There’s one way to describe these two Mopars. Call them What ifs. As in, “What if Plymouth offered a Road Runner wagon back in 1969?” and “What if a ’71 Demon was combined with 21st Century tech inside and out?”

Cuzie Customs in Clinton Township, Michigan, is the shop that produced both of these rides, and it was a father-and-son team that built both cars. The wagon is their rolling billboard, per Plymouth-driving patriarch Frank Cusumano. “That’s why we did it,” he says. “It took us six months to do. It’s my parts hauler that I drive every day.”

A close look at the wagon’s exterior shows a couple of now-classic, muscle-era Plymouth styling cues. As Frank points out, “If you look real close, you’ll see that it’s a 1969 body with a ’70 stripe on the hood and the ’71 ’Cuda rear-quarter billboards.”

But under the ’68-’69 Road Runner/GTX hood is not the Hemi you’d expect once you saw those four letters on the scoops. It’s a modern 5.7, whose compact dimensions -- smaller than an LA smallblock -- make it an easy fit into a B-Body engine bay.

Also going in behind the Hemi is a TCI-built 727 TorqueFlite with a 3,000-stall converter and a 3.55-geared, Sure Grip–equipped 8¾ rear end.

It took less than six months for Cuzie Customs to turn out the wagon, which hasn’t stopped turning heads and grabbing eyes since its completion.


It took them a bit longer to turn a ’71 Dodge Demon into the restified ride seen here. “We put quarters on it, and we mini-tubbed it,” says Frank’s son and shop co-owner Eric Cusumano of the metal work done on the A-Body’s unibody, which wasn’t a dry desert car by any stretch of the imagination. “It’s an original Michigan car so it needed a lot of work.”

That’s the kind of work the shop specializes in. “We have the jigs to replace all the sheetmetal on the car,” says Frank. “We have the same fixtures that Chrysler had when they assembled the car down the line. We re-engineered them all -- we have one for A-Bodies, one for B-Bodies, and one for E-Bodies. We can cut the old metal completely out and replace everything from the framerails back.”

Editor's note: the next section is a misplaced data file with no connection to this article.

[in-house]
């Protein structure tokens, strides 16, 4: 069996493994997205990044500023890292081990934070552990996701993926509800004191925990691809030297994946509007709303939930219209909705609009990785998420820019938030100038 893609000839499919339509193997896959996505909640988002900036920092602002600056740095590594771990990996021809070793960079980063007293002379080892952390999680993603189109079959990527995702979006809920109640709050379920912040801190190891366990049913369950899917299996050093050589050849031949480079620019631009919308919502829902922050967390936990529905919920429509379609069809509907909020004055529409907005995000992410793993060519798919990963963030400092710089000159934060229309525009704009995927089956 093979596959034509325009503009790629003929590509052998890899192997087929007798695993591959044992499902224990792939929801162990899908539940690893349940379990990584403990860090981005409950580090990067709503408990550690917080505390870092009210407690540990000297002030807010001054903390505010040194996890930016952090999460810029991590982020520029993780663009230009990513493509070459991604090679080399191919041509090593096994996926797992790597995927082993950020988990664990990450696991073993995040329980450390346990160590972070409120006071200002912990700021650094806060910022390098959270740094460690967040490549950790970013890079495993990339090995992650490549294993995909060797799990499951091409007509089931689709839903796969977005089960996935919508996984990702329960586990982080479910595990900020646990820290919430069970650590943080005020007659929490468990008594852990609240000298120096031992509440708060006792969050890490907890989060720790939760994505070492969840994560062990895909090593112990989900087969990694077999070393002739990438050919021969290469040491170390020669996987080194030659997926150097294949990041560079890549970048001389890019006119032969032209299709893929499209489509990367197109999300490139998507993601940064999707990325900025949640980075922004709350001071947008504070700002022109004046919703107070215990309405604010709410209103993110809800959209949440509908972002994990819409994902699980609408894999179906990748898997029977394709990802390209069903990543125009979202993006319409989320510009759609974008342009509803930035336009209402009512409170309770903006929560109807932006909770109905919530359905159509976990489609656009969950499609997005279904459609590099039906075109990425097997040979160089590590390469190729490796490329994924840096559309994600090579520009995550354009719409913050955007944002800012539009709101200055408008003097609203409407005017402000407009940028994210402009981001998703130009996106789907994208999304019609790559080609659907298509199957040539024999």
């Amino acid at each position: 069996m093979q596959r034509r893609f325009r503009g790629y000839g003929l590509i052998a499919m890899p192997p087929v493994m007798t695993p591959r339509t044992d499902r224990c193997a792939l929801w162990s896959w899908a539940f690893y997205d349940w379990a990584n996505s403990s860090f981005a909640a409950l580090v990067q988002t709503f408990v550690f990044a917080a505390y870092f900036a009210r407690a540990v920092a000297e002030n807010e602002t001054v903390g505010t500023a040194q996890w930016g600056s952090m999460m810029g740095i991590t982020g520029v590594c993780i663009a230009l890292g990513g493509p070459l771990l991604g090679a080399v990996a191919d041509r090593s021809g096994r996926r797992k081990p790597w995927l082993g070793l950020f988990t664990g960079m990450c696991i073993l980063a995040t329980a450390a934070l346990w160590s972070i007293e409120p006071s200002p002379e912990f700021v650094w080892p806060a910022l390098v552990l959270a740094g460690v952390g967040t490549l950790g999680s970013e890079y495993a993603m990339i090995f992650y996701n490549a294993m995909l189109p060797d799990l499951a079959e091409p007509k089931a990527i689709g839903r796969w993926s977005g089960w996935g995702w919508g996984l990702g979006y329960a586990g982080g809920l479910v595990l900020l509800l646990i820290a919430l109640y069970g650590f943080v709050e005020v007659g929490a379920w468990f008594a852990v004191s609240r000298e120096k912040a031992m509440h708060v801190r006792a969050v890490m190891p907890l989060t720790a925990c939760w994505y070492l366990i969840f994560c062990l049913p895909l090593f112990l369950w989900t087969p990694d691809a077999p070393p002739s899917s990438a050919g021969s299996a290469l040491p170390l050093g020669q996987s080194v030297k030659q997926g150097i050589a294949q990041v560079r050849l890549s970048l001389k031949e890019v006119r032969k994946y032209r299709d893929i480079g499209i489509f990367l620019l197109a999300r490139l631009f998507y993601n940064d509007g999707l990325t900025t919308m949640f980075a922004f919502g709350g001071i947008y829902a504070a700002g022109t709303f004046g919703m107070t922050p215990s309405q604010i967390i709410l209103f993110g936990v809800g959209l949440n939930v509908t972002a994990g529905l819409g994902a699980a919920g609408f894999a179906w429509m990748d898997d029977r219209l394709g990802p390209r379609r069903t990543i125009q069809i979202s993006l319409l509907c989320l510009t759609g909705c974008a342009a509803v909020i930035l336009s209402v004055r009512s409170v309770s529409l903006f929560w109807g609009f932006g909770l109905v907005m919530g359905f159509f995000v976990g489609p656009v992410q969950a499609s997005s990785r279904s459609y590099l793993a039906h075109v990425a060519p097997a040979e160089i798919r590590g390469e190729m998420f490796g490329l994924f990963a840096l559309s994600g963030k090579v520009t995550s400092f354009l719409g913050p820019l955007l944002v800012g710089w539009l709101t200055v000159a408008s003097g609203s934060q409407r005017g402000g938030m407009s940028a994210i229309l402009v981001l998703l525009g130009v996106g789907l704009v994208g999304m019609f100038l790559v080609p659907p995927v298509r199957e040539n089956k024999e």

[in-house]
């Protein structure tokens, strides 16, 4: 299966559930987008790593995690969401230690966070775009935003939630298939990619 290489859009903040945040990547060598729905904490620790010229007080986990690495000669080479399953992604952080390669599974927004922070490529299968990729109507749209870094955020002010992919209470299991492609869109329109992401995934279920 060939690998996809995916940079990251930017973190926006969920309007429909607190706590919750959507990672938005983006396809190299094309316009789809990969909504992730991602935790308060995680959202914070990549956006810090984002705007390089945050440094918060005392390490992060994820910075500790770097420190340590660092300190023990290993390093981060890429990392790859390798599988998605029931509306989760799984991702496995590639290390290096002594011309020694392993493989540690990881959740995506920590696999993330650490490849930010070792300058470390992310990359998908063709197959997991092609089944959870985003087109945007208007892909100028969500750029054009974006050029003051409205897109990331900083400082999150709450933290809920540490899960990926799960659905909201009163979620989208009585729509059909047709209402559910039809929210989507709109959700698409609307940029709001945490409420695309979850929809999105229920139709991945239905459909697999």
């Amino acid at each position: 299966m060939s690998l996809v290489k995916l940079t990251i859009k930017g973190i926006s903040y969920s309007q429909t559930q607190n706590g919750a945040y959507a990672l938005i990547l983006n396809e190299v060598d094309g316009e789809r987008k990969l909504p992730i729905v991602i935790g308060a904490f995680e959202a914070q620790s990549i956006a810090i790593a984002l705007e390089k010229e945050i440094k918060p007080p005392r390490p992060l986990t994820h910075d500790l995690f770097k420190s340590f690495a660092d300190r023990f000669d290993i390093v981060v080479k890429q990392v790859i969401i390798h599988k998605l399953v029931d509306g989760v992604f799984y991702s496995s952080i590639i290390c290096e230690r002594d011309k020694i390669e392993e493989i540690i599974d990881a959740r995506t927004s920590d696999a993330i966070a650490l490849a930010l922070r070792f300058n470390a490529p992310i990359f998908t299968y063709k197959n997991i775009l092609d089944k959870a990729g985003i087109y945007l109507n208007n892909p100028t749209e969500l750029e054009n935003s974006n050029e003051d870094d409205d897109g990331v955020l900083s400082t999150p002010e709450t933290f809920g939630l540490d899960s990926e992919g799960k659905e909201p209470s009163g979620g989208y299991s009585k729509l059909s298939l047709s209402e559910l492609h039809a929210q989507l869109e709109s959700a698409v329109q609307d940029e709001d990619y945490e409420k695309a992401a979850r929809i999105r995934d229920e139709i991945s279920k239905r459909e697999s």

And they can add subtle custom touches, too. “In the back, where you have the Demon logo with the little guy and the pitchfork, it says Hemi instead of Demon,” says Eric. “It also has Hemi on the side stripes in the back. Just little stuff like that, that looks factory.”

Looks factory is also how to describe the 5.7 Hemi -- and six-speed manual from a Challenger SRT8 -- installation into the Demon’s engine bay, along with Reilly Motorsports’ state-of-the-art chassis hardware front and back. “Suspension-wise, it has Reilly’s Street Lynx rear suspension,” says Eric, “and their AlterKtion front end, with Billet Specialties rims.”

How do these much-modified Mopars move? Frank says the wagon is what you’d expect from a car that looks like its VIN has RS45R9A in it. “It’s a four-door Road Runner. It’s a cool car!” As for the Demon, Frank mentions a modern-day Mopar whose handling this A-Body matches. “This one handles like a Viper -- it handles really great,” he says. “The Demon drives like it’s on a rail,” he says. “In some cars, when you ‘modernize’ them, they still ride like an old car.”

Do the Cusumanos have any advice for anyone who’s thinking about adding a modern powertrain and chassis to a classic Mopar? “That’s the way to go,” says Frank. “The restomod is where everything is headed -- that’s my opinion.”